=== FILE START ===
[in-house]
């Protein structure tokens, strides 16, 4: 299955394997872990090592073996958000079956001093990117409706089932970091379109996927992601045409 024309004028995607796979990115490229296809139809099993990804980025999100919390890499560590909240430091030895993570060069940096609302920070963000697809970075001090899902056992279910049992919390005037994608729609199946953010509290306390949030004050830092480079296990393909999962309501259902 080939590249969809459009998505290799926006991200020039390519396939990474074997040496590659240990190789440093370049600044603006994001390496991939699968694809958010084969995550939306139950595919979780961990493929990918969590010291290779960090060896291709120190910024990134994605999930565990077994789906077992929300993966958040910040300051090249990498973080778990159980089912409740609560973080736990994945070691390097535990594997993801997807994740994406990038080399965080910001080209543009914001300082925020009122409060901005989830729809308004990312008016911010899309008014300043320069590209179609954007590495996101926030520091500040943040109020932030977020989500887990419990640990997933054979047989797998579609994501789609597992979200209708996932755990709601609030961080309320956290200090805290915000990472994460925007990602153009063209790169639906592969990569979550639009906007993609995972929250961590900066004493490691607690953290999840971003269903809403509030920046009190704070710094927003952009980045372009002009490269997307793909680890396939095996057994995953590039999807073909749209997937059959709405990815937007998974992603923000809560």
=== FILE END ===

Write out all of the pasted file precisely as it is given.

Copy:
[in-house]
């Protein structure tokens, strides 16, 4: 299955394997872990090592073996958000079956001093990117409706089932970091379109996927992601045409 024309004028995607796979990115490229296809139809099993990804980025999100919390890499560590909240430091030895993570060069940096609302920070963000697809970075001090899902056992279910049992919390005037994608729609199946953010509290306390949030004050830092480079296990393909999962309501259902 080939590249969809459009998505290799926006991200020039390519396939990474074997040496590659240990190789440093370049600044603006994001390496991939699968694809958010084969995550939306139950595919979780961990493929990918969590010291290779960090060896291709120190910024990134994605999930565990077994789906077992929300993966958040910040300051090249990498973080778990159980089912409740609560973080736990994945070691390097535990594997993801997807994740994406990038080399965080910001080209543009914001300082925020009122409060901005989830729809308004990312008016911010899309008014300043320069590209179609954007590495996101926030520091500040943040109020932030977020989500887990419990640990997933054979047989797998579609994501789609597992979200209708996932755990709601609030961080309320956290200090805290915000990472994460925007990602153009063209790169639906592969990569979550639009906007993609995972929250961590900066004493490691607690953290999840971003269903809403509030920046009190704070710094927003952009980045372009002009490269997307793909680890396939095996057994995953590039999807073909749209997937059959709405990815937007998974992603923000809560």